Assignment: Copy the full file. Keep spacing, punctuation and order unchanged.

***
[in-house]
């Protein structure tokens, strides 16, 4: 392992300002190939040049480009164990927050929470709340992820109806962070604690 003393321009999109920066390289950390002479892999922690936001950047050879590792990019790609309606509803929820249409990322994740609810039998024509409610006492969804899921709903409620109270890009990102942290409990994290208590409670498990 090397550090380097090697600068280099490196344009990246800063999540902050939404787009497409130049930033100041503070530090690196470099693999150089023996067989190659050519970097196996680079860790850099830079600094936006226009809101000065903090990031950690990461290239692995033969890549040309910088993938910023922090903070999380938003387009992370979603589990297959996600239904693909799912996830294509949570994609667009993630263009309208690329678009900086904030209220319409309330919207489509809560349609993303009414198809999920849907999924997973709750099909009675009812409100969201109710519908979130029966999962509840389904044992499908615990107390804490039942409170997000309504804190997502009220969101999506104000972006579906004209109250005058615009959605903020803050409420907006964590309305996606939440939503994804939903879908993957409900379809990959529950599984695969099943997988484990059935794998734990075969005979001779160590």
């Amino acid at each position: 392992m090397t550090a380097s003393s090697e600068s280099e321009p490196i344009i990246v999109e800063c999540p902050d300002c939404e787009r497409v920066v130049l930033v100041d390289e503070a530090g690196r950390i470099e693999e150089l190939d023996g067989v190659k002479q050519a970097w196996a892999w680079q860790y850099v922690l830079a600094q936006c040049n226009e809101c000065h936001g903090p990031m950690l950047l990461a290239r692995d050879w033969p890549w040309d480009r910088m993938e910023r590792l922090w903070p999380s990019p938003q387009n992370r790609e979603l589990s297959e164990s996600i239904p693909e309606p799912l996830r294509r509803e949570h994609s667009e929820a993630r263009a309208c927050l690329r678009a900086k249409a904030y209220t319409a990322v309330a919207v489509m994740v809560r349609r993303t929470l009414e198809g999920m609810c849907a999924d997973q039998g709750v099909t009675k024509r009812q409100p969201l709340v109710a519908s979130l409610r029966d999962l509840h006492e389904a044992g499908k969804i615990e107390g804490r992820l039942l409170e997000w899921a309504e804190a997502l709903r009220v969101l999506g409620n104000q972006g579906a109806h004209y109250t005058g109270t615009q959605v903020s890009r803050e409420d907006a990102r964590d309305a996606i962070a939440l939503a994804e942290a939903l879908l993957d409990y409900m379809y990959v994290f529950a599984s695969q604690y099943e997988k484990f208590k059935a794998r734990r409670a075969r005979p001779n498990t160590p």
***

[in-house]
């Protein structure tokens, strides 16, 4: 392992300002190939040049480009164990927050929470709340992820109806962070604690 003393321009999109920066390289950390002479892999922690936001950047050879590792990019790609309606509803929820249409990322994740609810039998024509409610006492969804899921709903409620109270890009990102942290409990994290208590409670498990 090397550090380097090697600068280099490196344009990246800063999540902050939404787009497409130049930033100041503070530090690196470099693999150089023996067989190659050519970097196996680079860790850099830079600094936006226009809101000065903090990031950690990461290239692995033969890549040309910088993938910023922090903070999380938003387009992370979603589990297959996600239904693909799912996830294509949570994609667009993630263009309208690329678009900086904030209220319409309330919207489509809560349609993303009414198809999920849907999924997973709750099909009675009812409100969201109710519908979130029966999962509840389904044992499908615990107390804490039942409170997000309504804190997502009220969101999506104000972006579906004209109250005058615009959605903020803050409420907006964590309305996606939440939503994804939903879908993957409900379809990959529950599984695969099943997988484990059935794998734990075969005979001779160590």
């Amino acid at each position: 392992m090397t550090a380097s003393s090697e600068s280099e321009p490196i344009i990246v999109e800063c999540p902050d300002c939404e787009r497409v920066v130049l930033v100041d390289e503070a530090g690196r950390i470099e693999e150089l190939d023996g067989v190659k002479q050519a970097w196996a892999w680079q860790y850099v922690l830079a600094q936006c040049n226009e809101c000065h936001g903090p990031m950690l950047l990461a290239r692995d050879w033969p890549w040309d480009r910088m993938e910023r590792l922090w903070p999380s990019p938003q387009n992370r790609e979603l589990s297959e164990s996600i239904p693909e309606p799912l996830r294509r509803e949570h994609s667009e929820a993630r263009a309208c927050l690329r678009a900086k249409a904030y209220t319409a990322v309330a919207v489509m994740v809560r349609r993303t929470l009414e198809g999920m609810c849907a999924d997973q039998g709750v099909t009675k024509r009812q409100p969201l709340v109710a519908s979130l409610r029966d999962l509840h006492e389904a044992g499908k969804i615990e107390g804490r992820l039942l409170e997000w899921a309504e804190a997502l709903r009220v969101l999506g409620n104000q972006g579906a109806h004209y109250t005058g109270t615009q959605v903020s890009r803050e409420d907006a990102r964590d309305a996606i962070a939440l939503a994804e942290a939903l879908l993957d409990y409900m379809y990959v994290f529950a599984s695969q604690y099943e997988k484990f208590k059935a794998r734990r409670a075969r005979p001779n498990t160590p």